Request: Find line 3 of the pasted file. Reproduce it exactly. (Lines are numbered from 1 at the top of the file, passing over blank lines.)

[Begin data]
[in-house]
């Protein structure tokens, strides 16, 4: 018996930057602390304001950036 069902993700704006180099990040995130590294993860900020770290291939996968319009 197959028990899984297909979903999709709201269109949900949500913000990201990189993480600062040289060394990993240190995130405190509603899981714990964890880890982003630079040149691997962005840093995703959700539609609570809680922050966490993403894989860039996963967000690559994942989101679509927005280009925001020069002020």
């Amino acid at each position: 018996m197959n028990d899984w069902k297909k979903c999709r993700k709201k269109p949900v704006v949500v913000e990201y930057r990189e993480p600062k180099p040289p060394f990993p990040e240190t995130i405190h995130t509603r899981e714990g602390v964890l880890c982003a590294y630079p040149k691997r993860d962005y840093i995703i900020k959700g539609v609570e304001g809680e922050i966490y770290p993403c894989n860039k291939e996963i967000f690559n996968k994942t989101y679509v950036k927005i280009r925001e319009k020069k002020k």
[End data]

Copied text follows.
């Amino acid at each position: 018996m197959n028990d899984w069902k297909k979903c999709r993700k709201k269109p949900v704006v949500v913000e990201y930057r990189e993480p600062k180099p040289p060394f990993p990040e240190t995130i405190h995130t509603r899981e714990g602390v964890l880890c982003a590294y630079p040149k691997r993860d962005y840093i995703i900020k959700g539609v609570e304001g809680e922050i966490y770290p993403c894989n860039k291939e996963i967000f690559n996968k994942t989101y679509v950036k927005i280009r925001e319009k020069k002020k």